• The National Park Service’s Habitat Restoration Team spent the whole week working on invasive plants in Point Reyes National Park. They removed non-native, invasive oxeye daisy, Leucanthemum vulgare, and capeweed, Arctotheca calendula, from Lake Ranch and non-native, invasive capeweed, Arctotheca calendula, from Tomales Point. Each site offered magnificent views.

  • The Santa Clara Couny Open Space Authority

    hosted a hike on Rancho Cañada del Oro Open Space Preserve. Open Space Technicians were on hand to share their knowledge of invasive weeds and the struggle to contain them.

Here are some highlights from California Invasive Weeds Awareness Week, July 2008.

  • Friends of Five Creeks, with the help of many volunteers, removed thornless blackberry (Rubus ulmifolius var. inermis) from El Cerrito’s Creekside Park, within Alameda County.
  • Within El Dorado County the Lake Tahoe Basin Weed Coordinating Group hosted presentations on:
    • The impacts of invasive aquatic and terrestrial weeds,
    • What is being done to stop their establishement and spread, and
    • How to stop their establishment and spread.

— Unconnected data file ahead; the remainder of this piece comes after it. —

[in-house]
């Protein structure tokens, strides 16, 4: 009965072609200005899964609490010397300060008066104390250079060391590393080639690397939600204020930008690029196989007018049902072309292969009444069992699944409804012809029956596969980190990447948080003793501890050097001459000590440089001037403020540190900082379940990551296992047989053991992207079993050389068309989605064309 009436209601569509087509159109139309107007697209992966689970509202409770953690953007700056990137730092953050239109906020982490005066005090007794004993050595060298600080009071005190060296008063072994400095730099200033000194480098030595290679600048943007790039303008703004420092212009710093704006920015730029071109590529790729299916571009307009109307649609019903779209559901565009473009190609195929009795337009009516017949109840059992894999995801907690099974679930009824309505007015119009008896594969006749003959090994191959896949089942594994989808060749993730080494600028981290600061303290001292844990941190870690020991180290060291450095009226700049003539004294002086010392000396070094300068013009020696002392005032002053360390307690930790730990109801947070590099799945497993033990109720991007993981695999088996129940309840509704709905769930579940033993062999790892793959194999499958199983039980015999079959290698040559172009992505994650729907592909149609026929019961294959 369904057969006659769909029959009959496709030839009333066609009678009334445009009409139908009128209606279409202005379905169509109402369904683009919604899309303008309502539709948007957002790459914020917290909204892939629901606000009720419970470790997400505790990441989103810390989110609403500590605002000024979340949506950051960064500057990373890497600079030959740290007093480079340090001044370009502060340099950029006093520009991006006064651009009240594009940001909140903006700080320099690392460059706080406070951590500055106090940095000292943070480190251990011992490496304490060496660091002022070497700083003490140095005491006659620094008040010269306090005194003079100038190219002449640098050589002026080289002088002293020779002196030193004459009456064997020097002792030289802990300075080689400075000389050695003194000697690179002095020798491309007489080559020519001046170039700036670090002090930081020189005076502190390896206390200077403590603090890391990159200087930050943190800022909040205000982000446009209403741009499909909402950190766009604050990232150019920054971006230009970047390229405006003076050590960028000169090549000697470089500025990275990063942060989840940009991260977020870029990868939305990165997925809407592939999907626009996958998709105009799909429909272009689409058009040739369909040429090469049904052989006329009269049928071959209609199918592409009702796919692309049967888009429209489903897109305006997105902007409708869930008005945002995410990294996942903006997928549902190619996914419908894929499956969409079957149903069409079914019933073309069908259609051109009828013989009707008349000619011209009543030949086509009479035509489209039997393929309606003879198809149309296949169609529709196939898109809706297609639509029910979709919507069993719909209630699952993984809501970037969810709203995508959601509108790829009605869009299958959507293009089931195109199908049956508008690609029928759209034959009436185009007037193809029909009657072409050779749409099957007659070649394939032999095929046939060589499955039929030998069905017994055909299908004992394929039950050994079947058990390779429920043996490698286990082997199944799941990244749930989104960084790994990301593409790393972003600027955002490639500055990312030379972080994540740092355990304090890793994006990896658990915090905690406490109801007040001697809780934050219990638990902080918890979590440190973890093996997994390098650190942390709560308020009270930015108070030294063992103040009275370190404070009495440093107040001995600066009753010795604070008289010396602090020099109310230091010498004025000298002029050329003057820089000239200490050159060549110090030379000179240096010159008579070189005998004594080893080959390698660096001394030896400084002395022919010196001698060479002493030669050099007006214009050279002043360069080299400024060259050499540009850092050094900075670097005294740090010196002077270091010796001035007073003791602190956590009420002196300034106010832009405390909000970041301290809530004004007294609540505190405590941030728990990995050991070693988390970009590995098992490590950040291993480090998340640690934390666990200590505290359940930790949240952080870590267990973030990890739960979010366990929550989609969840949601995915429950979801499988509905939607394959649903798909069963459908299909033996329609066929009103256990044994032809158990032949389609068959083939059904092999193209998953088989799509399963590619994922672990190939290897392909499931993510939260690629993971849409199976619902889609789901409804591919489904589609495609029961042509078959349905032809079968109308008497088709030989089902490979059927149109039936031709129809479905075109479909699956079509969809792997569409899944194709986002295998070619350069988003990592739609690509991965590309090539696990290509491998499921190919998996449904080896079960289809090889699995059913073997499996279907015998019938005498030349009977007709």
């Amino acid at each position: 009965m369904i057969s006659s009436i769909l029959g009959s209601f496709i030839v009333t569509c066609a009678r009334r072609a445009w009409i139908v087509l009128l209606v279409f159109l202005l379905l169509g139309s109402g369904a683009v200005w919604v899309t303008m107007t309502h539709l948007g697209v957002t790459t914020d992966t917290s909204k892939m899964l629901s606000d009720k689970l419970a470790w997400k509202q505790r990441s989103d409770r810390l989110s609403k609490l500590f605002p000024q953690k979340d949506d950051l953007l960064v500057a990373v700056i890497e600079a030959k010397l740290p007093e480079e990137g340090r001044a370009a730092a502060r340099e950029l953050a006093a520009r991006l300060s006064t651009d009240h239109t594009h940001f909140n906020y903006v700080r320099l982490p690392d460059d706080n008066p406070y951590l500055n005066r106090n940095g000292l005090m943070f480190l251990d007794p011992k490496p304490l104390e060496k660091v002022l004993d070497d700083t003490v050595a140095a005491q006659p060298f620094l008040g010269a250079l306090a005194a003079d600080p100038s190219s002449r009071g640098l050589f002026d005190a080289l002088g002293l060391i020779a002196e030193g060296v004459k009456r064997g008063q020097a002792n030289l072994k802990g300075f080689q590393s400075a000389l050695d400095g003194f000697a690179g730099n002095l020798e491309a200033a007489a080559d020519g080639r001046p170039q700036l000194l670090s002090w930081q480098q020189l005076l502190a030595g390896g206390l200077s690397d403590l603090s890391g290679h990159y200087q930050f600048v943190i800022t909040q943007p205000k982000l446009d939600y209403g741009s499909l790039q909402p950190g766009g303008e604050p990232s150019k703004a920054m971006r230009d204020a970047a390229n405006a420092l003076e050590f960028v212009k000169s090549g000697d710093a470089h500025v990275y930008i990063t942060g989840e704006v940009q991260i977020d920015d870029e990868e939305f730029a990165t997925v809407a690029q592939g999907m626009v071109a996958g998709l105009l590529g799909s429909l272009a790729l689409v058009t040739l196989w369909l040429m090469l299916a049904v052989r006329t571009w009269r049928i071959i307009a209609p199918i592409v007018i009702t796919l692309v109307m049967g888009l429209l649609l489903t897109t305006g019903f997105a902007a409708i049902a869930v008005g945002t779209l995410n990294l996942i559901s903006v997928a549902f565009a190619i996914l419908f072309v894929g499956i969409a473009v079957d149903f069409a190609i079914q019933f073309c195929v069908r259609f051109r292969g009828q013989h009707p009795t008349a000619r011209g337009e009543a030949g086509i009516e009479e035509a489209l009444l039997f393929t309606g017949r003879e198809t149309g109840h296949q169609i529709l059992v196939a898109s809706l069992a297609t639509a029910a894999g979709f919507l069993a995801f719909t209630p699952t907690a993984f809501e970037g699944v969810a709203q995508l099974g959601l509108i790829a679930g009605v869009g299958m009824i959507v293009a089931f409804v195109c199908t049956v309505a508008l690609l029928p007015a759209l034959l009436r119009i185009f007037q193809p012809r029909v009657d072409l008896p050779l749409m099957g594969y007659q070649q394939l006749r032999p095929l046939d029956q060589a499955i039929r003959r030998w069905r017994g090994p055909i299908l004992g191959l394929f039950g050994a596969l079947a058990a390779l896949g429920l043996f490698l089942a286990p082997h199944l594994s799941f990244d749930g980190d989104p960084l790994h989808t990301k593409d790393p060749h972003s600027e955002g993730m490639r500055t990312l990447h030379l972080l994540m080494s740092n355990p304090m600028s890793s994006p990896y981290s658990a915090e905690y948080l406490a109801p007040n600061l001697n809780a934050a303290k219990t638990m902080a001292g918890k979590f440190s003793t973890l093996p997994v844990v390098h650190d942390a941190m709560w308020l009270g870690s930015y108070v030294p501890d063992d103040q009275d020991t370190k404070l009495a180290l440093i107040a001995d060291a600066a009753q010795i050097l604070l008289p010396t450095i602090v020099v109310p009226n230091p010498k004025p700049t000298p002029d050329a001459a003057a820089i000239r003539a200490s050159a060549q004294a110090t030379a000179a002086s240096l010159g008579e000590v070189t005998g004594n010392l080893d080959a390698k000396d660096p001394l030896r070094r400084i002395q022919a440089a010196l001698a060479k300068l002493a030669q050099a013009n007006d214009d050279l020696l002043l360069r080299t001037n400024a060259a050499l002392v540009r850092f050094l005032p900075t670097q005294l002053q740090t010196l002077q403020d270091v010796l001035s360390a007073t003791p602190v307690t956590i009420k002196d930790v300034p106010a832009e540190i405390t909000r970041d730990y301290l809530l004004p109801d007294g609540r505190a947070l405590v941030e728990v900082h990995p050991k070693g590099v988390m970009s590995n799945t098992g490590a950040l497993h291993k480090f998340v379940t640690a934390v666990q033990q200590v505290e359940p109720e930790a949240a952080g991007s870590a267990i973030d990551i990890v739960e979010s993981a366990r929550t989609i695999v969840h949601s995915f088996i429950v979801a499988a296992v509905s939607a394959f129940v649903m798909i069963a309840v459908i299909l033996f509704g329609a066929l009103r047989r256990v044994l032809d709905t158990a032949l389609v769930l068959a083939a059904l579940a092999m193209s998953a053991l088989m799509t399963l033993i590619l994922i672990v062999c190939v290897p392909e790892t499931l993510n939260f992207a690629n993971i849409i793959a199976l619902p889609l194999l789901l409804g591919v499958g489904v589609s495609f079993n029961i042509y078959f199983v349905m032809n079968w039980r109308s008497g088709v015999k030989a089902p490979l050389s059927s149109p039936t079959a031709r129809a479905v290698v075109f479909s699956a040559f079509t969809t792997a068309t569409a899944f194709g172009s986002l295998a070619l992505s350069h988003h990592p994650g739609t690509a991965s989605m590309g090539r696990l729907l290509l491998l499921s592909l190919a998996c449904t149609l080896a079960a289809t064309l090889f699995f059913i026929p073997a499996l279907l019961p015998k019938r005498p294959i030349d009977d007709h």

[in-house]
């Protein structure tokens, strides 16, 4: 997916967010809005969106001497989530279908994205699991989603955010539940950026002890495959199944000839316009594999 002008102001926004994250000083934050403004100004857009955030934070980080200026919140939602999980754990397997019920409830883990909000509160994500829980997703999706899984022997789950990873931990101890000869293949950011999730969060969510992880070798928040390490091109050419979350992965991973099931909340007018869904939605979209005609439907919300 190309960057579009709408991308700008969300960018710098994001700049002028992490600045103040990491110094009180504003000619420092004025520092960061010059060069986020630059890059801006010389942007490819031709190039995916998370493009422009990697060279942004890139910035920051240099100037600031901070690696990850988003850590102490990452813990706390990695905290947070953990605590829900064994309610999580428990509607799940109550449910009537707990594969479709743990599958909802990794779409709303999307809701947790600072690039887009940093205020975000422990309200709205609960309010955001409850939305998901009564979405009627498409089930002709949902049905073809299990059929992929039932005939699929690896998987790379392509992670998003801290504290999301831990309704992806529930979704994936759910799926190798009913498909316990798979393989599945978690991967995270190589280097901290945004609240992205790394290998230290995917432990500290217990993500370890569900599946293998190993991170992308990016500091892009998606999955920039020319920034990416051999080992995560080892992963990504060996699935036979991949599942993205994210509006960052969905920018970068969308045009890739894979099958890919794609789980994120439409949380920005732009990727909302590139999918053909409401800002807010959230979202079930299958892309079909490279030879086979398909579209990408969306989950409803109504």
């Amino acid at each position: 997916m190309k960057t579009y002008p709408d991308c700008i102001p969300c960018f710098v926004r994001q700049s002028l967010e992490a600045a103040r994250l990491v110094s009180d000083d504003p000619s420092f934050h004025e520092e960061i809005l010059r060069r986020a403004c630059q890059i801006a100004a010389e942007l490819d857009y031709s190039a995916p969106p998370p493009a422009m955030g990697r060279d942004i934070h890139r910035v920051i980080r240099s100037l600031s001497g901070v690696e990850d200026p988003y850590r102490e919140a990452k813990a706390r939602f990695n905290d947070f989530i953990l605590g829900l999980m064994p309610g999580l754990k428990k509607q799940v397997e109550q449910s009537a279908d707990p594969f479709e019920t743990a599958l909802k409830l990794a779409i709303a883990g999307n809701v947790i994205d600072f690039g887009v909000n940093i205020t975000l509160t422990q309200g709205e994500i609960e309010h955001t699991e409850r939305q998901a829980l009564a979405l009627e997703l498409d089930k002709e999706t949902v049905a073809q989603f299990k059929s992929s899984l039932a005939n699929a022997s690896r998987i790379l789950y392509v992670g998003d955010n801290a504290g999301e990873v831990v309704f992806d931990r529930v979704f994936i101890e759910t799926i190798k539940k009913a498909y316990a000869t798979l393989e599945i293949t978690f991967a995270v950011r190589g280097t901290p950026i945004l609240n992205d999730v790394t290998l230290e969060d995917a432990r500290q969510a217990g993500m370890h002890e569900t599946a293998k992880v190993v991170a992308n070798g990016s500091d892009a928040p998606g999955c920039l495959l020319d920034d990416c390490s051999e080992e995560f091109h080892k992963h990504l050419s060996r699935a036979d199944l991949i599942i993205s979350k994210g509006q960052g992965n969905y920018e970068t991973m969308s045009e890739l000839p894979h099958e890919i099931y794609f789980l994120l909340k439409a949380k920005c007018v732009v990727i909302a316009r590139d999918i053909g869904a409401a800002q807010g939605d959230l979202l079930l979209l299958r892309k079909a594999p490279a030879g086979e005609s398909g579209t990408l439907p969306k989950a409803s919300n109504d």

• Volunteers were quite active in Marin County, where multiple events were hosted! Capeweed (Arctotheca calundula) was pulled by both volnteers and staff within the Point Reyes National Seashore, and later in the week, the Habitat Restoration Program crew and Vegetation Management staff removed cape ivy, periwinkle, and capeweed from historic Pierce Point Ranch.
  • In San Diego County, the local CNPS Chapter joined the spirit of California Invasive Weed Awareness Week by inviting Carl Bell, the Regional Advisor of Invasive Plants from the UC Cooperative Extension, to share his latest research. Carl focused on habitat recovery after the recent wildfires.
  • The weed warriors and wonder women of Santa Clara County participated in two volunteer based events, removing a variety of invasive plants throughout Pearson-Arastradero Preserve.
  • Below are examples of events from California Invasive Weeds Awareness Week, July 2006 & 2005.

    • On the border of Alameda and Contra Costa Counties, Friends of Five Creeks held volunteer work parties on Cerrito Creek to tackle the explosion of bindweed (Convolvulus arvensis) that had completely covered about 70 feet of bank and was spreading downstream
    • The Marin Municipal Water District and Marin/Sonoma Weed Management Area organized a workshop with demonstrations of “New Technologies to Control Invasive Weeds on Public Lands and Watersheds”.